Ratastic News, Week September 23rd, 2019 “Child’s Play” Edition

David Bennett David Bennett | September 22, 2019 | Pest Control


Rats, for all the baggage that comes with them that makes them so odious to us, are a lot like us in many ways. They laugh.  They display altruism such as we’d like to see more in our fellow man. As it turns out, they like to play for the fun of it.   Like little kids.  And why not?  YOLO, man!  In this edition, we’re going to take a look at rats and play, and then we’ll take a walk on the darker side of rat behavior—an infestation so bad, it’s shut down Sacramento’s River District because the rats have been attacking people.  Like something out of “Ben,” or “Willard,” or any number of rat horror movies (check out this list if you feel like a rat horror flick!)  

Last week’s quiz question: If a group of ravens is called a congress, what is a group of rats called?

Answer: According to the Australian Broadcasting Corp., male rats are called bucks; females are does. Infants are called pups or kittens. A group of rats is called a mischief.

This week’s quiz question: While you might never think a rat could be an endangered species, there are seven types of rats that are. What are three of them?

 

Rats Like to Laugh and Play like Kids!

Before we dive into the dark side of rats,  this story here shows us how multidimensional our four footed

foes really are !  ScienceMag reports that a researcher got the idea to run the experimental hide and seek (or in this case…hide and squeak?  Yeah okay. That was pretty bad!)   from watching YouTubers play with their pet rats.  “Neuroscientist Michael Brecht of the Humboldt University of Berlin got the idea for his experiment from YouTube. “There are all these YouTube videos from pet owners that say their animals love to do this,” he says. Although it’s well known that rats play lots of rough-and-tumble games, hide-and-seek is so much more elaborate that Brecht wondered whether they could really do it. He and colleagues set up a 30-square-meter playroom equipped with cardboard shelters and an array of boxes made from opaque and transparent plastic. They made seven hiding places for the rats, and three hiding places for the study’s designated gamemaster, Humboldt University of Berlin neuroscientist Annika Stefanie Reinhold. After living in cages, it took a little while for the six adolescent male rats in the experiment to feel comfortable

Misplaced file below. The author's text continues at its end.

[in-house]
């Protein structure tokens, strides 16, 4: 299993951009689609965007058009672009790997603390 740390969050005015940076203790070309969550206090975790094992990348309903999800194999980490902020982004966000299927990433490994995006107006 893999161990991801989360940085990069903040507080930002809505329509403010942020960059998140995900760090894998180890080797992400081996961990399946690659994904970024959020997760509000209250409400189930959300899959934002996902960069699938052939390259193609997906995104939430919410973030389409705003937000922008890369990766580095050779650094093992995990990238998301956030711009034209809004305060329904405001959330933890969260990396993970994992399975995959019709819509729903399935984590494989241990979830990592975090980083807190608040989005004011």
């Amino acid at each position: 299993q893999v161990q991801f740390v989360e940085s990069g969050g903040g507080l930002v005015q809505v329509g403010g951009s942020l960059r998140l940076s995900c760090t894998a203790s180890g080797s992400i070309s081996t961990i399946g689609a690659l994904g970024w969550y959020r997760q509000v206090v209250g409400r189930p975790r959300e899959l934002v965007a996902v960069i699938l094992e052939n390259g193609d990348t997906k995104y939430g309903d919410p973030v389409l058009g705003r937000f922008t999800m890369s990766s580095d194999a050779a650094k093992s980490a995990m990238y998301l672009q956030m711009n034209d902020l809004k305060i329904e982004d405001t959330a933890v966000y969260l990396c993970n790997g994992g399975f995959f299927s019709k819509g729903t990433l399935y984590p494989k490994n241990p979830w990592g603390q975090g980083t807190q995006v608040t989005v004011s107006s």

in the spacious room. But once they felt safe, they were ready to play. Each game began with a rat inside a lidded box. When the rat was the “seeker,” Reinhold would close the box and hide, opening the lid with a remote control. After training, the rat knew that was the cue to leap out of the box and go looking for Reinhold. When it found her, Reinhold rewarded the rat by petting and tickling it; no food was offered. When the rat was the “hider,” Reinhold would leave the box open, and crouch beside it while the rat jumped out and scurried to one of its seven hiding places. Within 2 weeks, five out of six adolescent male rats learned how to both seek and hide—and not switch between those roles when they were in the middle of a game, the team reports today in Science. In a second set of experiments, a different researcher trained four more rats to play the game. “Many scientists think this is trivial, but these are very complex behaviors” because the rats assume different roles, follow rules, and even strategize about where to hide, Brecht says.”  The researchers recorded up to 180 neurons associated with learning in the prefrontal cortex and they discovered something even more amazing!  Rats may be able to imagine another’s perspective and would sometimes hide in the same places thinking the researcher wouldn’t look there again.  The  Guardian adds that while they were playing hide and seek they were having fun! “They recorded joyful leaps and ultrasonic giggles – which previous work has shown to be signs of happiness – when the rats found the humans or were caught by them.”     How cool is this?  (Perhaps when we are out to kill them the rats play the same game and while the pest control professional is looking for them in one place they’re in another ultrasonically laughing?)   We hope not.  We know you take your jobs VERY seriously.